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Falkenström, F. Larsson, M. (2017). The Working Alliance: From Global Outcome Prediction to Micro-Analyses of Within-Session Fluctuations. Psychoanal. Inq., 37(3):167-178.

(2017). Psychoanalytic Inquiry, 37(3):167-178

The Working Alliance: From Global Outcome Prediction to Micro-Analyses of Within-Session Fluctuations

Fredrik Falkenström, Ph.D. and Mattias Holmqvist Larsson, M.A.

The working alliance, originally a psychoanalytic concept, is probably the most empirically studied psychotherapy process variable. There are many studies showing that a better alliance predicts better outcomes (e.g., Horvath et al., 2011), although the causal direction of this relationship is still debated (Barber et al., 2000; DeRubeis, Brotman, and Gibbons, 2005; Falkenström, Granström, and Holmqvist, 2013). Additionally, most of the empirical research on the working alliance is limited in clinical utility because of the relative simplicity of the research. Specifically, most empirical research on the working alliance has aimed to link patient-therapist dyads’ overall level of working alliance with global treatment outcomes. In actual clinical practice, therapists may be most interested in the fluctuations in the alliance from one session to the next, or even from one moment to the next within a session. There is a rich tradition in psychoanalysis of evaluating the results of therapeutic interventions by examining the patient’s responses. With the help of modern statistical methods, we believe the impact of a single intervention or series of interventions on factors such as working alliance, symptomatic improvement, or emotional experiences can be studied. Although this research is still in its infancy, we believe it is the future of scientific investigation of the talking cure.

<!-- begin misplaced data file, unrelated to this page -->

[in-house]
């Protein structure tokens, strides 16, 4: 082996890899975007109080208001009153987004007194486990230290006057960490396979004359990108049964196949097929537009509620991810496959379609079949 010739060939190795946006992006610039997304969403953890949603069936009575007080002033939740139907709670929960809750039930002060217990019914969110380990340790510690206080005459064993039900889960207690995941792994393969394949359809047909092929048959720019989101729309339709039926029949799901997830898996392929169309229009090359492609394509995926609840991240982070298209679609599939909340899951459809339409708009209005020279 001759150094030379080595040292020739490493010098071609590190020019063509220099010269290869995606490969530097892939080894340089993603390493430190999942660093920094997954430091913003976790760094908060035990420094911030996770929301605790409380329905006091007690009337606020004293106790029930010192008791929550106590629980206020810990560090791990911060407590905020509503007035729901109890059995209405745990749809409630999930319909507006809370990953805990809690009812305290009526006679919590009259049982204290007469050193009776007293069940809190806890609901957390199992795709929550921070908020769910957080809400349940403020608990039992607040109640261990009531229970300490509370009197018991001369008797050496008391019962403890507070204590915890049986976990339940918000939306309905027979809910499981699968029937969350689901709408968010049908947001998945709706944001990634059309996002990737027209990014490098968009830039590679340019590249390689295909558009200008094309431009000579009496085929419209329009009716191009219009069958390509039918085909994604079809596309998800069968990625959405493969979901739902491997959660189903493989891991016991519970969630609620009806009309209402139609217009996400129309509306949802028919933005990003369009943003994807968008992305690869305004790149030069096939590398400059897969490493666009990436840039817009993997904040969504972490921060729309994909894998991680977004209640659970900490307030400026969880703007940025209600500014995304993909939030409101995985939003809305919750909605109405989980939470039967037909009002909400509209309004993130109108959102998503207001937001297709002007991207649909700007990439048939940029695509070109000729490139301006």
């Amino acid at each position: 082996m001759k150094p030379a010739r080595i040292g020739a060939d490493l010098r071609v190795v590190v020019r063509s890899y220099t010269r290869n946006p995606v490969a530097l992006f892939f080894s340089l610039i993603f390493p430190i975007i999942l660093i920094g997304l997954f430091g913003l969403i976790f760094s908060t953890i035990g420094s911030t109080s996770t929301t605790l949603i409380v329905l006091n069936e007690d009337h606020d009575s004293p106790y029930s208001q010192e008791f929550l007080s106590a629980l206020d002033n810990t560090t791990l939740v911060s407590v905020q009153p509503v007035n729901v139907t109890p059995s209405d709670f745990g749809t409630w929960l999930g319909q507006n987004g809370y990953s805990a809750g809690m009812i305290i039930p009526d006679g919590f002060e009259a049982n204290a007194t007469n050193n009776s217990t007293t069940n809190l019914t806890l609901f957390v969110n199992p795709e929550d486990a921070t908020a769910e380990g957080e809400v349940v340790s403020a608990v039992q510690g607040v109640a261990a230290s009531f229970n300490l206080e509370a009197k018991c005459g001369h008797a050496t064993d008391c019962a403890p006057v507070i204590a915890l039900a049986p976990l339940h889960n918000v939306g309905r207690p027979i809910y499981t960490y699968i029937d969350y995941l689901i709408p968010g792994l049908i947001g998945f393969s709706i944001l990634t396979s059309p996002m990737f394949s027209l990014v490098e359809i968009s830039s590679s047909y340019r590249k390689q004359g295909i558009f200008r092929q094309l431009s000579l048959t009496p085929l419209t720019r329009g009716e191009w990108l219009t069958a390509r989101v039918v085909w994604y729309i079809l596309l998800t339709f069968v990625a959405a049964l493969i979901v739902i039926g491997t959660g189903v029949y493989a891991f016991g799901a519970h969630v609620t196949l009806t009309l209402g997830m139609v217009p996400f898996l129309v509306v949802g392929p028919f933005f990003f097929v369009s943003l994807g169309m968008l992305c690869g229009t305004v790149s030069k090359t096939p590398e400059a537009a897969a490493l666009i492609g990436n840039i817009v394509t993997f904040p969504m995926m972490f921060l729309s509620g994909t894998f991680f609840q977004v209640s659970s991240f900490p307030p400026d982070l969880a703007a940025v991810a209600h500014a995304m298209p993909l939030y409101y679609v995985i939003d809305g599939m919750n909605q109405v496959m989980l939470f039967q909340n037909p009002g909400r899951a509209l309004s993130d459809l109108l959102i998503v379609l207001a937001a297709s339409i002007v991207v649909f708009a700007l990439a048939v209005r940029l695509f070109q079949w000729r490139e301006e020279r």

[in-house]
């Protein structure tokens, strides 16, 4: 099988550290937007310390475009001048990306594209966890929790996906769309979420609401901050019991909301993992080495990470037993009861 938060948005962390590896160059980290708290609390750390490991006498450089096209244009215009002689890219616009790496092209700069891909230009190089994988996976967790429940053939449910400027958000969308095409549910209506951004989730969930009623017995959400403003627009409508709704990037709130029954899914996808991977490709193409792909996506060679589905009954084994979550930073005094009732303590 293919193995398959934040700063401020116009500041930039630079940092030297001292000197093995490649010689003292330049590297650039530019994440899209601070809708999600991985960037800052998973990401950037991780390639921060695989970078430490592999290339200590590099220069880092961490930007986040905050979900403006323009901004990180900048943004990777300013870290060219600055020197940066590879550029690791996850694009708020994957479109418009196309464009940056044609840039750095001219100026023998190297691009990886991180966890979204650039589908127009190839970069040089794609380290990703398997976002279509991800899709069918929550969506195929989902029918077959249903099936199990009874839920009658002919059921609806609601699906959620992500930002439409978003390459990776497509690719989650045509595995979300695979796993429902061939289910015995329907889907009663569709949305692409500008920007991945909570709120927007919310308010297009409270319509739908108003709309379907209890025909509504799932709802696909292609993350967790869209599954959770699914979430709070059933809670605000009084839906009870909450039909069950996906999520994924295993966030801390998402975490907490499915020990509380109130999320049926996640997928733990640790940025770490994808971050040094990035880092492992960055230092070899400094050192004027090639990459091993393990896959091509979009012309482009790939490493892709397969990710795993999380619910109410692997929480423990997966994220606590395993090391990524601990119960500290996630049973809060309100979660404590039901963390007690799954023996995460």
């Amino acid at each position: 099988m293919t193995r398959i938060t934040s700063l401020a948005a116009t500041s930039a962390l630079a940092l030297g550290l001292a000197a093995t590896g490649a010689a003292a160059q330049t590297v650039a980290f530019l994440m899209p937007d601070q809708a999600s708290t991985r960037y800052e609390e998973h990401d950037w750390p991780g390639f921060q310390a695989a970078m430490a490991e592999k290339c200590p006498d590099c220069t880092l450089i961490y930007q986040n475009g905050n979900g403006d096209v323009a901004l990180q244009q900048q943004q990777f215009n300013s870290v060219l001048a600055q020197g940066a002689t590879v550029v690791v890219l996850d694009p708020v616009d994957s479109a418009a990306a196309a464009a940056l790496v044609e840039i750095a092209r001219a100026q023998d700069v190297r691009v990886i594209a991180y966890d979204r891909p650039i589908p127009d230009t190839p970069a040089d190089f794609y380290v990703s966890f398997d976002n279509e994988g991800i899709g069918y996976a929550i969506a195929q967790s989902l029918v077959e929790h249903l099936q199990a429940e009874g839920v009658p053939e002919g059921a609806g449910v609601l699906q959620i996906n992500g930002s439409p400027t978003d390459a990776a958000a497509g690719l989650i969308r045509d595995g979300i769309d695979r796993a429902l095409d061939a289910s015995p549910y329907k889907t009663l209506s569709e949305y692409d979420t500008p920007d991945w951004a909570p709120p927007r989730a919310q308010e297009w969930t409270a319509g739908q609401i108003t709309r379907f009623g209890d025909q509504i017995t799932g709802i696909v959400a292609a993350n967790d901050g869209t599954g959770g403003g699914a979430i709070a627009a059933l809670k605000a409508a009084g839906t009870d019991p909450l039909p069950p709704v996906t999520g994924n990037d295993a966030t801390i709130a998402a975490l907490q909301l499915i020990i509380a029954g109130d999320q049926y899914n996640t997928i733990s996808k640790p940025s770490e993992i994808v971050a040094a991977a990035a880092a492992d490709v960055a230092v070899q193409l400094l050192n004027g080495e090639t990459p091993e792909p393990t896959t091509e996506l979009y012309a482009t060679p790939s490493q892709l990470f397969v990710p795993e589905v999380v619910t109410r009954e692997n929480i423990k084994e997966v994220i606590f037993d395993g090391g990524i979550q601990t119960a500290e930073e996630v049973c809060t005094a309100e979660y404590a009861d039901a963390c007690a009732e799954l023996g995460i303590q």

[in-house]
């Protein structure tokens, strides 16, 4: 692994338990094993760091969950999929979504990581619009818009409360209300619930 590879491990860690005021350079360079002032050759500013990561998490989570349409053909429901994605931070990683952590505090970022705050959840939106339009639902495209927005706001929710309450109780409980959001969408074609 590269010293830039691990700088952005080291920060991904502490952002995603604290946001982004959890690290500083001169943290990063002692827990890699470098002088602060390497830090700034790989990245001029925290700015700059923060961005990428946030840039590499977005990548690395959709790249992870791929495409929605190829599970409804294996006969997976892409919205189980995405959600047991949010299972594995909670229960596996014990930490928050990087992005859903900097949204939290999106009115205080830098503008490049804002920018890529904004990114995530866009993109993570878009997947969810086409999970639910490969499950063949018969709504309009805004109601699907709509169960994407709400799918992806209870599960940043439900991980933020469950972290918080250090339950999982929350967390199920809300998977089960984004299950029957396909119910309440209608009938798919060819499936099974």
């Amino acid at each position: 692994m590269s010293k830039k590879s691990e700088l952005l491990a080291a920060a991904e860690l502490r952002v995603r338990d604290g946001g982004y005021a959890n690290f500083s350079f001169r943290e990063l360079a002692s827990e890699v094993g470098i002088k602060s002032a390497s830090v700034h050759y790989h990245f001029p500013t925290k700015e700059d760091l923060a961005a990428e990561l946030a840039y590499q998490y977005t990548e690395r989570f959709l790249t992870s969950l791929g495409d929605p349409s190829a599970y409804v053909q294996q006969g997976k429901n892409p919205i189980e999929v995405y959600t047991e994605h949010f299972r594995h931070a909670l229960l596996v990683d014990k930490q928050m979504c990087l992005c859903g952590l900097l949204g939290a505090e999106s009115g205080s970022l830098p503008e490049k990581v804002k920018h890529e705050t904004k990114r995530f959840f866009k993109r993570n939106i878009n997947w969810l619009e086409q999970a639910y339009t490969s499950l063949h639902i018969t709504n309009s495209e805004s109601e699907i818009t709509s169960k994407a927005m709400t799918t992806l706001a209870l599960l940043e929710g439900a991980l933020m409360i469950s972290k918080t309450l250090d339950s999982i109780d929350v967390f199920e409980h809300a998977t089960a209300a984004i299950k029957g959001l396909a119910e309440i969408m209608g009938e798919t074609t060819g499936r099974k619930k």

[This is a summary excerpt from the full text of the journal article. The full text of the document is available to journal subscribers on the publisher's website here.]

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